(1) On the making of an order of adjudication the insolvent shall aid to the utmost of his power in the realization of his property and the distribution of the proceeds among his creditors.

(2) On the making of an order of adjudication, the whole of the property of the insolvent shall vest in the Court or in a receiver as hereinafter provided, and shall become divisible among the creditors, and thereafter, except as provided by this Act, no creditor to whom the insolvent is indebted in respect of any debt provable under this Act shall during the pendency of the insolvency proceedings have any remedy against the property of the insolvent in respect of the debt, or commence any suit or other legal proceeding, except with the leave of the Court and on such terms as the Court may impose.

(3) For the purposes of sub-section (2), all goods being at the date of the presentation of the petition on which the order is made, in the possession, order or disposition of the insolvent in his trade or business, by the consent and permission of the true owner, under such circumstances that he is the reputed owner thereof, shall be deemed to be the property of the insolvent.

(4). All property which is acquired by or devolves on the insolvent after the date of an order of adjudication and before his discharge shall forthwith vest in the Court or receiver, and the provisions of sub-section (2) shall apply in respect thereof.

(5). The property of the insolvent for the purposes of this section shall not include any property (not being books of account) which is exempted by the Code of Civil Procedure, 1908, or by any other enactment for the time being in force from liability to attachment and sale in execution of a decree.

(6). Nothing in this section shall affect the power of any secured creditor to realize or otherwise deal with his security, in the same manner as he would have been entitled to realize or deal with it if this section had not been passed.

(7). An order of adjudication shall relate back to, and take effect from the date of the presentation of the petition on which it is made."

"55. Protection to bona fide transactions. Subject to the foregoing provisions of this Act with respect to the effect of insolvency on an execution, and with regard to the avoidance of certain transfers and preferences, nothing in this Act shall invalidate in the case of an insolvency-

(a) any payment by the insolvent to any of his creditors;

(b) any payment or delivery to the insolvent;

(c) any transfer by the insolvent for valuable consideration; or

(d) any contract or dealing by or with the insolvent for valuable consideration:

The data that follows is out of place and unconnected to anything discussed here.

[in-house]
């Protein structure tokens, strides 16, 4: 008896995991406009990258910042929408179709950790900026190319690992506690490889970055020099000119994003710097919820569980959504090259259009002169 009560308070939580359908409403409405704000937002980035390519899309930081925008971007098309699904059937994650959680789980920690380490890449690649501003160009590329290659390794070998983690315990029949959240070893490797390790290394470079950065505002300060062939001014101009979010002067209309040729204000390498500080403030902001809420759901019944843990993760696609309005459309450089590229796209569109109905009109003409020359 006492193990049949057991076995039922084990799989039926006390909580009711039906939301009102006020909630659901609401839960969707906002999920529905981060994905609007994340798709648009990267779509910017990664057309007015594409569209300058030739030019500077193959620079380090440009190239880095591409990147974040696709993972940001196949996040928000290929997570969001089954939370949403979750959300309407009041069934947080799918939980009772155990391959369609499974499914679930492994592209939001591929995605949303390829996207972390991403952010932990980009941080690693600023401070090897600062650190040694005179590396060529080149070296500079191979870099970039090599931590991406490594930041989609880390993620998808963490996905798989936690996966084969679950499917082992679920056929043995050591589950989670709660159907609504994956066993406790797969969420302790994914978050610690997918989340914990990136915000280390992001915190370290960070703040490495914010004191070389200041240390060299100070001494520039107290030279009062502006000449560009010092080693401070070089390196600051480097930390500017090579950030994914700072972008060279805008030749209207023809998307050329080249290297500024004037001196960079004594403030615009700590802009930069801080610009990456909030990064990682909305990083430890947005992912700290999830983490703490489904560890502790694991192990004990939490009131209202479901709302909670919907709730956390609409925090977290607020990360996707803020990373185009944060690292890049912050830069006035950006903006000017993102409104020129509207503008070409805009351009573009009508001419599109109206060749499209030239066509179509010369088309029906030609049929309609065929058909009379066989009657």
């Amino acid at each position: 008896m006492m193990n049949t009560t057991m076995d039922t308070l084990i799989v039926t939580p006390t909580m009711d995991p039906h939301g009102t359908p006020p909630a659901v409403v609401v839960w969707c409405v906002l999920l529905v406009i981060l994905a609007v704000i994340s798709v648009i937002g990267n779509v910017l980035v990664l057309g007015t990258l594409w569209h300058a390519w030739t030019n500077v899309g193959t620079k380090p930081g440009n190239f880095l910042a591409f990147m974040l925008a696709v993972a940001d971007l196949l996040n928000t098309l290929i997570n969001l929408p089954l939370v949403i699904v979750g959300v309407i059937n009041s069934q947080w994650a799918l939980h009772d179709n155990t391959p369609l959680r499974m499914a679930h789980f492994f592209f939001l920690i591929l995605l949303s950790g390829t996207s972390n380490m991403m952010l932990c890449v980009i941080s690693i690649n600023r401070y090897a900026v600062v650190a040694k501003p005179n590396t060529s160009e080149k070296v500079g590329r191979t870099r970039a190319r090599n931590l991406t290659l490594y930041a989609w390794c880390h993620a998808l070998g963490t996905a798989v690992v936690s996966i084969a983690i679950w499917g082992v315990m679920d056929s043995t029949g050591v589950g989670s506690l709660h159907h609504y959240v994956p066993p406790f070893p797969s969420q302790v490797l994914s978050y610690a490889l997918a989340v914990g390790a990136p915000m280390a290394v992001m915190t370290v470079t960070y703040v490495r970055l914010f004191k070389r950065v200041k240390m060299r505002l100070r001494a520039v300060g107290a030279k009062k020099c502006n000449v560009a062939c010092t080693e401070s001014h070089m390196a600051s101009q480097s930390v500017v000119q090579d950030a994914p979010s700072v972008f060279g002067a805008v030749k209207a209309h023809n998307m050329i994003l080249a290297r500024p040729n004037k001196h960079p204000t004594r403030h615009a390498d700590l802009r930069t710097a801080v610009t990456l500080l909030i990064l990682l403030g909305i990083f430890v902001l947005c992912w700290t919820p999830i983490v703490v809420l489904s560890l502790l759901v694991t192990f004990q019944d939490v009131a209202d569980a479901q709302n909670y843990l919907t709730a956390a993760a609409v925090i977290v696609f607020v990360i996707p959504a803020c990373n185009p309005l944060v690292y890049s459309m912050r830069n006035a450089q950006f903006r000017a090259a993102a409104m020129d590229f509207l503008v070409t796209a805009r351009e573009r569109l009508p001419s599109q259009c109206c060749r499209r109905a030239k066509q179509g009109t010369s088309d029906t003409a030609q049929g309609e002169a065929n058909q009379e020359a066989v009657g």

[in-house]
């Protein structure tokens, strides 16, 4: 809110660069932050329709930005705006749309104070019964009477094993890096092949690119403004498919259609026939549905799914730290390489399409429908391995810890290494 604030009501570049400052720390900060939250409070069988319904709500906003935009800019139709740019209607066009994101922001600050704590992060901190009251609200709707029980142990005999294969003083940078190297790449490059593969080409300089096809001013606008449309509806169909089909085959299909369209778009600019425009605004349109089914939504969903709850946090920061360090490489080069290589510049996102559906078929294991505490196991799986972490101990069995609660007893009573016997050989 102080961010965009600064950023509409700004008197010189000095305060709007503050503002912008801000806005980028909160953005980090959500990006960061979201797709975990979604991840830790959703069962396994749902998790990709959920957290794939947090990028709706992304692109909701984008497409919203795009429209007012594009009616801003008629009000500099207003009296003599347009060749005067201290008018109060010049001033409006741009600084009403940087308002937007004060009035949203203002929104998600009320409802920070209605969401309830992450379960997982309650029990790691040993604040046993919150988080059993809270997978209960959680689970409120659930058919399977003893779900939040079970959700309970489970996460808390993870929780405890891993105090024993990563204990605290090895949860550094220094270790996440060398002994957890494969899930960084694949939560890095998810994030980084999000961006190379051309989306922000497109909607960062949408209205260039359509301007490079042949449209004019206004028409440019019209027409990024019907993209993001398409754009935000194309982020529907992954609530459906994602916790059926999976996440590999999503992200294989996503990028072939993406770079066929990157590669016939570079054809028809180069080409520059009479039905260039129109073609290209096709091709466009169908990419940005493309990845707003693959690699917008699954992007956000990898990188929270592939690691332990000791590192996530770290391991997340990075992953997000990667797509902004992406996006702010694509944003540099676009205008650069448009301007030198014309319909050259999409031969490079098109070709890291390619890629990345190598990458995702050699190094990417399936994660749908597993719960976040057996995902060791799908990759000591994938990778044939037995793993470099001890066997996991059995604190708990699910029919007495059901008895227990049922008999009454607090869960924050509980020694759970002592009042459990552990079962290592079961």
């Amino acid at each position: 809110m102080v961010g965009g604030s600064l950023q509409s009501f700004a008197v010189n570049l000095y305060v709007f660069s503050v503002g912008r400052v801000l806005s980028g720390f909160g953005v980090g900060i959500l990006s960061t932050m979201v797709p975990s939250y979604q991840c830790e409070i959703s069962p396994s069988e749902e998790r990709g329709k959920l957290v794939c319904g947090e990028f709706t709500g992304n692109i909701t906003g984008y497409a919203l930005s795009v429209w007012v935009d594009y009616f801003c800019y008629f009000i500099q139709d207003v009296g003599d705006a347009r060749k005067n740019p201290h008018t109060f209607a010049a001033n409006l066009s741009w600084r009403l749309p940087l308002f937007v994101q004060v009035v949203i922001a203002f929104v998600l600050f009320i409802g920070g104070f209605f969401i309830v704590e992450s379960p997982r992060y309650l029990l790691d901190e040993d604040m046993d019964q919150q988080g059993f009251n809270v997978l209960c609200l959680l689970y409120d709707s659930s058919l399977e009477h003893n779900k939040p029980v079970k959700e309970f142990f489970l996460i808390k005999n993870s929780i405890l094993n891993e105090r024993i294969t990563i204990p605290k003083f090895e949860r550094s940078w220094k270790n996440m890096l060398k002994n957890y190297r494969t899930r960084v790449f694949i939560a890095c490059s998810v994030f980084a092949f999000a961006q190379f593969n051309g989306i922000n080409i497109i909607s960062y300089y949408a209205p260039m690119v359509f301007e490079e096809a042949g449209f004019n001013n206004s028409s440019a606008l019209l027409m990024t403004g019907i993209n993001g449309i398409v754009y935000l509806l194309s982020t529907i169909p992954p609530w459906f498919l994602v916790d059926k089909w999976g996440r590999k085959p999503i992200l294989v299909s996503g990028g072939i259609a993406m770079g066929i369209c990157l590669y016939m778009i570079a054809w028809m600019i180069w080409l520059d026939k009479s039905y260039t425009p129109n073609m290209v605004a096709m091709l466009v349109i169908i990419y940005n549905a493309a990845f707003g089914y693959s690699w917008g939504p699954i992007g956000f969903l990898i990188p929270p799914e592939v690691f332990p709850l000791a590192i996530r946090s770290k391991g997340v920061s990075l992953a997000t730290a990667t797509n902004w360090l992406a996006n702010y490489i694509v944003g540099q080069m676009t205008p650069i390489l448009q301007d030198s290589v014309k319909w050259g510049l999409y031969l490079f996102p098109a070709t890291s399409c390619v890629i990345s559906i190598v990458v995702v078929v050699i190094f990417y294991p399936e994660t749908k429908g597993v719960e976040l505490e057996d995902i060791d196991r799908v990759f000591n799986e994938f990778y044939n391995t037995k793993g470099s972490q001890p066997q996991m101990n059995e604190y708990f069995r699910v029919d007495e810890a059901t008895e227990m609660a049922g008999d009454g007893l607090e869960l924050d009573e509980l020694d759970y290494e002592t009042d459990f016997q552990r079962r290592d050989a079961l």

Provided that any such transaction takes place before the date of the order of adjudication, and that the person with whom such transaction takes place has not at the time notice of the presentation of any insolvency petition by or against the debtor." The object of Section 28 of the Act is to secure unrestricted right to dispose of insolvent's property after an order of adjudication is made. This Section clearly states that during the pendency of the insolvency proceedings, the creditor shall not commence any proceeding against the property of the insolvent in respect of his debt without the leave of the Insolvency Court. On making an order of adjudication, the whole of the property of the insolvent shall vest in the court or in a receiver, as the case may be, in terms of sub-section (2). An obligation is placed upon the insolvent to assist the official receiver to realize the assets. When sub-section (1) is read alongwith sub-section (7), the effect would be an order of adjudication relates back to the date of presentation of insolvency petition and the order of adjudication takes effect from the date of the presentation of the insolvency petition. Consequently, vesting of property under sub-section (2) also relates back to the date of presentation of the insolvency petition. Combined reading of sub-sections (1), (2) and (7) makes the position clear that the interest of the creditors is safeguarded, parties are put on notice against attempt to transfer the property after the date of presentation of the insolvency petition by the petitioners or others relating to his property and also to warn the intending purchasers or transferees that they are taking the risk of purchasing or getting the property transferred in their names during the pendency of the insolvency proceedings from the date of presentation of the petition itself and even before passing of an order of adjudication. In the absence of such provisions, by design, the claims and interests of the creditors could be defeated by effecting transfer of properties after filing the insolvency petition and before passing an order of adjudication. Sections 28 and 55 of the Act are to be read together. Where the transfer has been made by the insolvent after presentation of the insolvency petition, the transfer cannot be held as void ab initio but its validity or otherwise depends upon a consideration of the question whether the conditions specified in Section 55 are or are not satisfied. If the view of the High court affirming the view of the district court that the protection of Section 55 was not available to the appellant even on satisfying the requirements of Section 55, the said provision, although is on the statute book, does not serve any purpose or it is redundant or superfluous.